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kimsimmons7
kimsimmons7
January 23, 2009 - 9:20 am
YES!!! Me too! BUT we didn't know that I had bipolar. I wasn't diagnosed with it until about 2.5 years ago. Once I was diagnosed and then finally accepted it...I did a lot of researching it and it all makes so much sense now. I know now why I did the things I did and why, etc. What a sort of relief!!! I wish I didn't have it but it's just something I have to live with. There are some good advantages to having it though. I guess it's just REALLY hard for people who don't have it to understand it. And I'm sure it's also VERY hard for them to not get upset with us even though they know why we do things or act certain ways. But it's also not our fault. I wish more people would do some research on it too.


squeekee35
January 23, 2009 - 12:05 pm
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squeekee35
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I know this will probably sound terrible but your marriage councler is probably correct. If your husband is not understanding or supportive, it will just make things harder for you and things will just get worse.


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squeekee35
squeekee35
January 23, 2009 - 12:05 pm
I know this will probably sound terrible but your marriage councler is probably correct. If your husband is not understanding or supportive, it will just make things harder for you and things will just get worse.


JulesD
January 23, 2009 - 2:09 pm
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JulesD
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Hi Kim,

Well, this is really a bummer. I can only imagine your frustration being married to a person who is ignorant and refuses to be humble enough to learn/accept something new.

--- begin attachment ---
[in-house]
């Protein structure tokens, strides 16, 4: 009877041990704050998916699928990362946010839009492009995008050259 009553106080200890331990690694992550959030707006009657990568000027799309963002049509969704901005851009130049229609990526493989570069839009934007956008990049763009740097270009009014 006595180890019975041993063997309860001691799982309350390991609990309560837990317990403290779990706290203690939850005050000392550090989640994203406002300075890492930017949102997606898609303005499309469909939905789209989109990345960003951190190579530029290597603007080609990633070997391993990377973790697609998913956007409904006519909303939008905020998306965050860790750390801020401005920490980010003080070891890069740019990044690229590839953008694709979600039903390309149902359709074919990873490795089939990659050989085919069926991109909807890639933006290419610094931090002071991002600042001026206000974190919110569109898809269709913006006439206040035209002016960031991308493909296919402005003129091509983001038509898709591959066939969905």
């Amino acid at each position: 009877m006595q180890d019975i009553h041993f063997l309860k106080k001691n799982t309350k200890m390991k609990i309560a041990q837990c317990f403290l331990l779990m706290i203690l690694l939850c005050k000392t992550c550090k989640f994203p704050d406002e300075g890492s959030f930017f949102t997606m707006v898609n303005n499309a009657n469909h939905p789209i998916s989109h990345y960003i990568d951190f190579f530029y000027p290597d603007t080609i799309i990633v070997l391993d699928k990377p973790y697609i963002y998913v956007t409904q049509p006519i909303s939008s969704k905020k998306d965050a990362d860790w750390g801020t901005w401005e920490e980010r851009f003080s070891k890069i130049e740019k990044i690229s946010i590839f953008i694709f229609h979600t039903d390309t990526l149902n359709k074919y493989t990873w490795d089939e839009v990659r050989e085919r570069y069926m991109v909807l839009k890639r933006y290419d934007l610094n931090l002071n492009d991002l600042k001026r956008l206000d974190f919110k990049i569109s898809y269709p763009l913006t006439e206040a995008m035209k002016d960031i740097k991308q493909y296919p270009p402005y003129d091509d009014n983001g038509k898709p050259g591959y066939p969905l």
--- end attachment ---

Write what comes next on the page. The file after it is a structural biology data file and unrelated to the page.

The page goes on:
With that said, here are the facts: That's the guy you're married to. He is who he is. You can't fix him and you can't change him. You've really done a marvelous job at trying to do both of those things. Unfortunately, even with your best efforts, those are clearly failed strategies. You now have two choices - 1) accept him for who he is and learn strategies for working around and with his ignorance. 2) leave him.

I know those are tough options. However, when you're in a relationship, those are generally always the options. We can never fix people, that's not our jobs. The only way to have true serenity in a relationship is to accept people for who they are. IF there is a problem that is genuinely intolerable to us, a problem that we cannot find peace within ourselves to stay, then for our health AND for the health of the other person, we need to leave.

I wish you the very best. This is not a decision made lightly. This is not a decision made without wise counsel. And, if you are a person of faith, this is not a decision made without guidance and direction from your Higher Power.

Be well,
Jules


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JulesD
JulesD
January 23, 2009 - 2:09 pm
Hi Kim,

Well, this is really a bummer. I can only imagine your frustration being married to a person who is ignorant and refuses to be humble enough to learn/accept something new.

With that said, here are the facts: That's the guy you're married to. He is who he is. You can't fix him and you can't change him. You've really done a marvelous job at trying to do both of those things. Unfortunately, even with your best efforts, those are clearly failed strategies. You now have two choices - 1) accept him for who he is and learn strategies for working around and with his ignorance. 2) leave him.

I know those are tough options. However, when you're in a relationship, those are generally always the options. We can never fix people, that's not our jobs. The only way to have true serenity in a relationship is to accept people for who they are. IF there is a problem that is genuinely intolerable to us, a problem that we cannot find peace within ourselves to stay, then for our health AND for the health of the other person, we need to leave.